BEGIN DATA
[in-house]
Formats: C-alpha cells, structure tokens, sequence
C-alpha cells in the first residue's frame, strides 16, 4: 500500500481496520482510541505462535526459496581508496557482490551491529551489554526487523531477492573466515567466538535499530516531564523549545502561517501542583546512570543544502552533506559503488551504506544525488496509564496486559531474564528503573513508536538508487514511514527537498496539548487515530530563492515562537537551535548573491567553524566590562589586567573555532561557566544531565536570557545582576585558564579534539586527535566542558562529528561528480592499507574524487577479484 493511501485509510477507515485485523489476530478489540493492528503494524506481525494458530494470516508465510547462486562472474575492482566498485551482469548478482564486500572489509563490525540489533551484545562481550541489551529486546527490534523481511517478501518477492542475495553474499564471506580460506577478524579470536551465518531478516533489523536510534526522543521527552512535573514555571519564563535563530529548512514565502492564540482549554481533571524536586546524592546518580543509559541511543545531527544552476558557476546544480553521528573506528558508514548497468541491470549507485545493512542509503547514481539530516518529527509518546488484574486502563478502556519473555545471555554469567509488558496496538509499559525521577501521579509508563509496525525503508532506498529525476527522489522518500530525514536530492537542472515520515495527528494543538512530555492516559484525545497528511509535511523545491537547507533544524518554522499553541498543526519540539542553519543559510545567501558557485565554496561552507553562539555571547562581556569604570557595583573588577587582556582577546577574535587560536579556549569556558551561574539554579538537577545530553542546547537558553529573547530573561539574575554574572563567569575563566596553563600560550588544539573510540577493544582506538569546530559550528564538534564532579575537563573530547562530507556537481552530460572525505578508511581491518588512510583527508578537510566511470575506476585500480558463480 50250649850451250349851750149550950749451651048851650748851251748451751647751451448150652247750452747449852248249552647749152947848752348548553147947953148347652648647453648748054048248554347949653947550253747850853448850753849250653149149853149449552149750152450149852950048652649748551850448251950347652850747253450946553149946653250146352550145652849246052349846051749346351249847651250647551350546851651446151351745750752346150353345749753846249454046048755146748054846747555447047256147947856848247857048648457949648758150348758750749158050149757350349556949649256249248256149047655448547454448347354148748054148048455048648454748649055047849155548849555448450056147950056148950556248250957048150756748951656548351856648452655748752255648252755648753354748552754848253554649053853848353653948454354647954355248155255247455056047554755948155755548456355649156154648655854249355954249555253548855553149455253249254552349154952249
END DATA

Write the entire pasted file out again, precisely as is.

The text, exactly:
[in-house]
Formats: C-alpha cells, structure tokens, sequence
C-alpha cells in the first residue's frame, strides 16, 4: 500500500481496520482510541505462535526459496581508496557482490551491529551489554526487523531477492573466515567466538535499530516531564523549545502561517501542583546512570543544502552533506559503488551504506544525488496509564496486559531474564528503573513508536538508487514511514527537498496539548487515530530563492515562537537551535548573491567553524566590562589586567573555532561557566544531565536570557545582576585558564579534539586527535566542558562529528561528480592499507574524487577479484 493511501485509510477507515485485523489476530478489540493492528503494524506481525494458530494470516508465510547462486562472474575492482566498485551482469548478482564486500572489509563490525540489533551484545562481550541489551529486546527490534523481511517478501518477492542475495553474499564471506580460506577478524579470536551465518531478516533489523536510534526522543521527552512535573514555571519564563535563530529548512514565502492564540482549554481533571524536586546524592546518580543509559541511543545531527544552476558557476546544480553521528573506528558508514548497468541491470549507485545493512542509503547514481539530516518529527509518546488484574486502563478502556519473555545471555554469567509488558496496538509499559525521577501521579509508563509496525525503508532506498529525476527522489522518500530525514536530492537542472515520515495527528494543538512530555492516559484525545497528511509535511523545491537547507533544524518554522499553541498543526519540539542553519543559510545567501558557485565554496561552507553562539555571547562581556569604570557595583573588577587582556582577546577574535587560536579556549569556558551561574539554579538537577545530553542546547537558553529573547530573561539574575554574572563567569575563566596553563600560550588544539573510540577493544582506538569546530559550528564538534564532579575537563573530547562530507556537481552530460572525505578508511581491518588512510583527508578537510566511470575506476585500480558463480 50250649850451250349851750149550950749451651048851650748851251748451751647751451448150652247750452747449852248249552647749152947848752348548553147947953148347652648647453648748054048248554347949653947550253747850853448850753849250653149149853149449552149750152450149852950048652649748551850448251950347652850747253450946553149946653250146352550145652849246052349846051749346351249847651250647551350546851651446151351745750752346150353345749753846249454046048755146748054846747555447047256147947856848247857048648457949648758150348758750749158050149757350349556949649256249248256149047655448547454448347354148748054148048455048648454748649055047849155548849555448450056147950056148950556248250957048150756748951656548351856648452655748752255648252755648753354748552754848253554649053853848353653948454354647954355248155255247455056047554755948155755548456355649156154648655854249355954249555253548855553149455253249254552349154952249